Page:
Okay, so you spotted the cop with the radar gun, slowed down at last minute, and escaped a speeding ticket. Enjoy! Because the good times are over. Once Baseline Telematics gets into your car, it will be pay-as-you-drive. They’ll supply your insurance company with up to the minute driving data, how fast you go, how hard you brake, how close you take the corners. – And your insurance will bill you accordingly.
Of course progress doesn’t stop there. Next, you have Telematics installed in your body. How’s you ticker? Blood pressure – uh-uh. Cholesterol – those bacon burgers are bleeping! It will be pay-as-you-breathe. All you snowbirds wintering in Florida will have your health insurance adjusted accordingly. And you thought upwardly mobile was a desirable quality.
Doesn’t worry you? You brave the Canadian winters and are covered by Mother OHIP? Don’t hold your breath. And not just because Telematics will report you, but because they will soon be in your house, joining the smoke detector on the ceiling in the corridor and reporting on your lifestyle. You’ll pay-as-you-smoke. Better vote for Justin Trudeau and hope he doesn’t lie when he says he’ll decriminalize marijuana use.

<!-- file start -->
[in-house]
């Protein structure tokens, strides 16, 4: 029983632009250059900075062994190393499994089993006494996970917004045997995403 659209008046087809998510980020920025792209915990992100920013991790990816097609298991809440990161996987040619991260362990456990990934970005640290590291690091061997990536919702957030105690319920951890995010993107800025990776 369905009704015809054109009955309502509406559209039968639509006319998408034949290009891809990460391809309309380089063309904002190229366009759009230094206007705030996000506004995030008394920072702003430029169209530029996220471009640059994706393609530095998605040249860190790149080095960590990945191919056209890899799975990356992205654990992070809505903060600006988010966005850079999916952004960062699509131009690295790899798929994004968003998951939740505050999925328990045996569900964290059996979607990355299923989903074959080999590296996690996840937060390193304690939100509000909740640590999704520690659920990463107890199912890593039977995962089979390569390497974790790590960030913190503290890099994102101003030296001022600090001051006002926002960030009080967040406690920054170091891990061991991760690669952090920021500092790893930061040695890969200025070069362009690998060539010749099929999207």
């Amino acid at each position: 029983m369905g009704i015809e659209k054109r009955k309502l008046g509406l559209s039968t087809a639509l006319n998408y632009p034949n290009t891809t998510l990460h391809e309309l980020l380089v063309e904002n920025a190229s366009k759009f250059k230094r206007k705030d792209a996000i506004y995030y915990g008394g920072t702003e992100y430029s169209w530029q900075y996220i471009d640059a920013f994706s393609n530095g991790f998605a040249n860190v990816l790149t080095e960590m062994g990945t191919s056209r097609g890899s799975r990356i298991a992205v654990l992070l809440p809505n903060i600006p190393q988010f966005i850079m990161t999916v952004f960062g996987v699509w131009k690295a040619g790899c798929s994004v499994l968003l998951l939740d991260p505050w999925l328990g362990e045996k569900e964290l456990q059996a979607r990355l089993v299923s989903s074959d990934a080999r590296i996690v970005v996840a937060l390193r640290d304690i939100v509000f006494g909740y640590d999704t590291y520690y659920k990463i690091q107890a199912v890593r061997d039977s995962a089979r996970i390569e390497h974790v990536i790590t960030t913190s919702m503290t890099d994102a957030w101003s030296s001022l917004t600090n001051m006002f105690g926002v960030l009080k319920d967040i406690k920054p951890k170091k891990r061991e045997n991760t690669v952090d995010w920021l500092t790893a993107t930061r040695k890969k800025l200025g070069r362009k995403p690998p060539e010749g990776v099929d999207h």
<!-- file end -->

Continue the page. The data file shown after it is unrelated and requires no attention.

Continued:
Telematics in the home will be a really useful device for religious leaders. When I lived in Utah, I made the mistake of being visible from the curb on a Sunday morning. Immediately, the church brigade knocked on my door and wanted to know, in the nicest possible way, why I wasn’t at the temple and if I wanted an appointment with the bishop. With Telematics, the Latter Day Saints can dispense with that hit-and-miss approach and get you directly with a pray-as-you-go system. As soon as Telematics detects your presence, a loudspeaker will come on: Attention! Attention! Someone in this household isn’t where they are supposed to be. Proceed to the temple immediately! But then they have very nice hiking trails in Utah, and you could hit one of those on a Sunday morning. The mountains will probably stay Telematics-free for a few more years.
But what if your church or your government or your local retailer latches on to socialbots? According to NYT (18 August), only 35 percent of Twitter users are real people. The rest are members of a bot army directed by people with an agenda, who want to channel your thought in their direction. The only defense is to mobilize your own bot army, appropriate their hashtag, flood them with counter tweets, and stop them cold by triggering their spam filter.
Maybe you could get one of those predictive search apps, which anticipate your every wish. They have your calendar entries, email messages, and Google search history memorized and know that you don’t want to go to the temple. Unfortunately, they also know what you want and will make sure you get it—I just hope they mind your credit limit.